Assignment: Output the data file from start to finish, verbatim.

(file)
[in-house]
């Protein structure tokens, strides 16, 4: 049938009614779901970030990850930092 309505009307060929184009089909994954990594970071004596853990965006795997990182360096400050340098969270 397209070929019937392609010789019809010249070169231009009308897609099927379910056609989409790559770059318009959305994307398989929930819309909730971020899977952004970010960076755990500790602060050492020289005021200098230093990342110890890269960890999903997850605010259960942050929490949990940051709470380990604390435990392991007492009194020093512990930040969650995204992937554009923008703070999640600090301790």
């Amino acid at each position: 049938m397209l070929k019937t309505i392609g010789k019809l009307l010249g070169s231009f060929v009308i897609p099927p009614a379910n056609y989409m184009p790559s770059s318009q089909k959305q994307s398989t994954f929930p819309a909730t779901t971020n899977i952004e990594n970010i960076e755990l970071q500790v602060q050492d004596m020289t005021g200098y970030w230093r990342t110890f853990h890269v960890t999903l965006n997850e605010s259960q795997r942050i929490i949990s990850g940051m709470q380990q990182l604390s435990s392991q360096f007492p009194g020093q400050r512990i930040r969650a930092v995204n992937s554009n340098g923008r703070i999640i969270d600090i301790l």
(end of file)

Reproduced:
[in-house]
């Protein structure tokens, strides 16, 4: 049938009614779901970030990850930092 309505009307060929184009089909994954990594970071004596853990965006795997990182360096400050340098969270 397209070929019937392609010789019809010249070169231009009308897609099927379910056609989409790559770059318009959305994307398989929930819309909730971020899977952004970010960076755990500790602060050492020289005021200098230093990342110890890269960890999903997850605010259960942050929490949990940051709470380990604390435990392991007492009194020093512990930040969650995204992937554009923008703070999640600090301790």
């Amino acid at each position: 049938m397209l070929k019937t309505i392609g010789k019809l009307l010249g070169s231009f060929v009308i897609p099927p009614a379910n056609y989409m184009p790559s770059s318009q089909k959305q994307s398989t994954f929930p819309a909730t779901t971020n899977i952004e990594n970010i960076e755990l970071q500790v602060q050492d004596m020289t005021g200098y970030w230093r990342t110890f853990h890269v960890t999903l965006n997850e605010s259960q795997r942050i929490i949990s990850g940051m709470q380990q990182l604390s435990s392991q360096f007492p009194g020093q400050r512990i930040r969650a930092v995204n992937s554009n340098g923008r703070i999640i969270d600090i301790l």